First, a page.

Is it possible to have culture shock going into your fourth month studying abroad? Well for me, the answer is yes, 100%. This last month I have been learning and becoming more knowledgeable about the vast differences between the cultural systems and issues in place here in France. With this new knowledge it has made me analyze real cultural and global interrelationships in the country, but, has also made me realize the importance of context-appropriate actions to address global and cultural issues.
Starting last month France has been going through a series of strikes dealing with the national train service; SNCF, Air France, and Universities located across the country. France’s wave of strikes along the railway are in response to Emmanuel Macron’s labor reforms, which takes away some of the benefits when working for SNCF. The action is spreading over the span of three months, affecting two days in every five. Air France employees are demanding an increase in pay, and are partaking in industrial action to enact change. Students across the country are taking part of these strikes aswell to protest university acceptance, and the ability to work afterwards. Each of these major strikes are dealing with very different complex issues, but have one goal of obtaining national attention to have their voices heard, and history changed.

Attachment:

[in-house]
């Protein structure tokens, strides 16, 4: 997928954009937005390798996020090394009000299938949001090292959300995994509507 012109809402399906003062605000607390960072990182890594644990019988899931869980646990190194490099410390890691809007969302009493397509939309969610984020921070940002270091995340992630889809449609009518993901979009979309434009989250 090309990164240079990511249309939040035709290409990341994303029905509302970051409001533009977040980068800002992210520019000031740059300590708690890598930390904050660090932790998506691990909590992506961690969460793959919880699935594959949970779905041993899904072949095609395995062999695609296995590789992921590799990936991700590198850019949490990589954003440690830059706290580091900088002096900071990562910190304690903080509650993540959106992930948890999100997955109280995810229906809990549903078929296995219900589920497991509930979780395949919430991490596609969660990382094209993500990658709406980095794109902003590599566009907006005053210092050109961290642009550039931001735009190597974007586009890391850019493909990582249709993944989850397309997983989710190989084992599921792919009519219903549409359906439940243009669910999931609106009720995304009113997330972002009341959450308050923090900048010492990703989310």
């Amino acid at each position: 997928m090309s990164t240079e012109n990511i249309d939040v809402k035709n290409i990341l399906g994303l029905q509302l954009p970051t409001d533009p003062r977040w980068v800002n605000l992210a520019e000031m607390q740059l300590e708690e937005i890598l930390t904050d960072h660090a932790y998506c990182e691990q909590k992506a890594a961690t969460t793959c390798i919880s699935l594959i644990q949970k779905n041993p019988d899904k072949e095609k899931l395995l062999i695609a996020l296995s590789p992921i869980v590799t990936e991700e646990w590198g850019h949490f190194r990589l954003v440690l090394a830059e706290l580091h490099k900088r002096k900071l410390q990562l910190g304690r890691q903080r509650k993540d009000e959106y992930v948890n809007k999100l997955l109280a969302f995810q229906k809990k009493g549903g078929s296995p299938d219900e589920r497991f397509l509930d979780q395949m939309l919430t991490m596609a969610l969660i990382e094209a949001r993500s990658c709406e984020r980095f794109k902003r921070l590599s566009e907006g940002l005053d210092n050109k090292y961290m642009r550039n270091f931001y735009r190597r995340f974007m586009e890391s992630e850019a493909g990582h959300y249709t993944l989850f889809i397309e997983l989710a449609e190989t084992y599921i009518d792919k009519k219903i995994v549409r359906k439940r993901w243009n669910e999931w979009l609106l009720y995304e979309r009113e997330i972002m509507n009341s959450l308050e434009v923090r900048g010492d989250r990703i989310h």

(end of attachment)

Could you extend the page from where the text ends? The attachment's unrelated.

If I was in the United States I probably wouldn’t know what’s going in France right now, but because I am experiencing and witnessing social unrest first-hand it changes your perspective and you develop this culture shock to the history happening right before your eyes. Witnessing these protests, and trying to understand why some things are happening in France is difficult and uncomfortable, but it has made me realize the importance of self-awareness and willingness to understand the deep issues that lie within the French system. The French citizens are taking action to accomplish sustainable development across the country. It may be inconvenient for someone like me who is only studying abroad, but I’ve realized the strikes are much bigger than me living in a different country for five months. It is overwhelming to say the least, but also extremely fascinating at the same time.